113. Ok, what did Bacardi do now?

  114. If you can’t get Tullamore Dew what could you substitute it for.

    There is no substitute for Tullamore Dew.

  115. Hey, I’m all for Plan B. I don’t want the government to mandate business practices. Not in healh care, not in drinking establishments, no in used car sales.

    I do not like them
    in a house.
    I do not like them
    with a mouse.
    I do not like them
    here or there.
    I do not like them
    anywhere.

  116. Smacky, I guess this might be some kind of IP rights purity/litmus test or something. From wikipedia:

    http://en.wikipedia.or/wiki/Havana_Club_(Bacardi)

    “Havana Club rum, was first created by Jos? Arechabala in 1934 and sold throughout the world from his family-owned distillery in Cuba. After the Cuban Revolution of 1959, the distillery and company was nationalized by the Cuban government and the Arechabala family emigrated to the United States. The Arechabala family allowed the trademark to lapse in 1973.[1]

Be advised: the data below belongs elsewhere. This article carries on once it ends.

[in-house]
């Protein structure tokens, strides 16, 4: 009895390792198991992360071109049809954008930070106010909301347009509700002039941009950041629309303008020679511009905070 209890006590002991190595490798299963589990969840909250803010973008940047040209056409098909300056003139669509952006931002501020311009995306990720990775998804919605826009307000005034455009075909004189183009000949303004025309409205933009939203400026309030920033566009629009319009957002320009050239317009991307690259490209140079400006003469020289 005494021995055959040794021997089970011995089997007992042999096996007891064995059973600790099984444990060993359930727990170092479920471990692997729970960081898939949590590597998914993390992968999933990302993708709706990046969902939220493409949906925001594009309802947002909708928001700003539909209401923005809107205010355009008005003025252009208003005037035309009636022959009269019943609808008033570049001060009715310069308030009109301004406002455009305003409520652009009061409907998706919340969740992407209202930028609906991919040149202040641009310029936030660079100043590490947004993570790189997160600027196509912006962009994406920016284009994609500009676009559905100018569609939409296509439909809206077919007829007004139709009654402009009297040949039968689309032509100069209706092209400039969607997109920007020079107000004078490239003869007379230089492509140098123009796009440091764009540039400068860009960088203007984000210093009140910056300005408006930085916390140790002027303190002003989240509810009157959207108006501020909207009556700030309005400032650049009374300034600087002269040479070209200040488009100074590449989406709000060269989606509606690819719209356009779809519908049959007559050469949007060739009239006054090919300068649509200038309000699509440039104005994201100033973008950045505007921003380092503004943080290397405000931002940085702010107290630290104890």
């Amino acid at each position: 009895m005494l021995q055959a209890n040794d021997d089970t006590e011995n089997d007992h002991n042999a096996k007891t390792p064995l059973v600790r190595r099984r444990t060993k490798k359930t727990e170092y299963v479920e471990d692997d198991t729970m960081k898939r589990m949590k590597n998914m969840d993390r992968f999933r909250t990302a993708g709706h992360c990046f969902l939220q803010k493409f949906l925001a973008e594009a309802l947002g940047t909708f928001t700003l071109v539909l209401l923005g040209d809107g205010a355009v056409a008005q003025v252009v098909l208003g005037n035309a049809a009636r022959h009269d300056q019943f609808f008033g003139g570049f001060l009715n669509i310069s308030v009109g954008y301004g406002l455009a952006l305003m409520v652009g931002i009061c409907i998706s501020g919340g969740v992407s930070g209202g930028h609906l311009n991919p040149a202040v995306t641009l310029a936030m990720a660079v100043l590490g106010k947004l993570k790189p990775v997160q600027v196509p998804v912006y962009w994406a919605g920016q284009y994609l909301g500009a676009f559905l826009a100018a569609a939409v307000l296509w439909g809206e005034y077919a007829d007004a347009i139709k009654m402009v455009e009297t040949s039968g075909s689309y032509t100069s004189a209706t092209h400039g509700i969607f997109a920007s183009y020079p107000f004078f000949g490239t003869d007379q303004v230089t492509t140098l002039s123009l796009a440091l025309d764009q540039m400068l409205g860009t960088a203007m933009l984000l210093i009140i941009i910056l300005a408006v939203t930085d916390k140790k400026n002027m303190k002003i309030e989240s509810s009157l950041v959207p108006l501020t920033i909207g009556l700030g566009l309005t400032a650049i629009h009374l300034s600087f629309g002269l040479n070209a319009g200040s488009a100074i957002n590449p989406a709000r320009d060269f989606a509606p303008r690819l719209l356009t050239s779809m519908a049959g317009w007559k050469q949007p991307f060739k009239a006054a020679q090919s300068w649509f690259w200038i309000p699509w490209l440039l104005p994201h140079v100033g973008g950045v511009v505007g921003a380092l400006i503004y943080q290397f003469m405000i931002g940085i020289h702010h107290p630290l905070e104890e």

In 1994 Bacardi entered into an alliance with the Arechabalas, and in 1997 the Arechabalas sold their residual rights to Havana Club to Bacardi, which, among other things, included the recipe for the original Havana Club rum.

    During 1995 and 1996, Bacardi made a trial production of the rum in the Bahamas and was sold in the United States.

    However, the Havana Club trademark was in the hands of Havana Club International (a business entity formed by the Cuban Government owners, and Pernod Ricard, the French owners of the Cuban Government brand) and owned the trademark in the United States through Inter-American Conventions.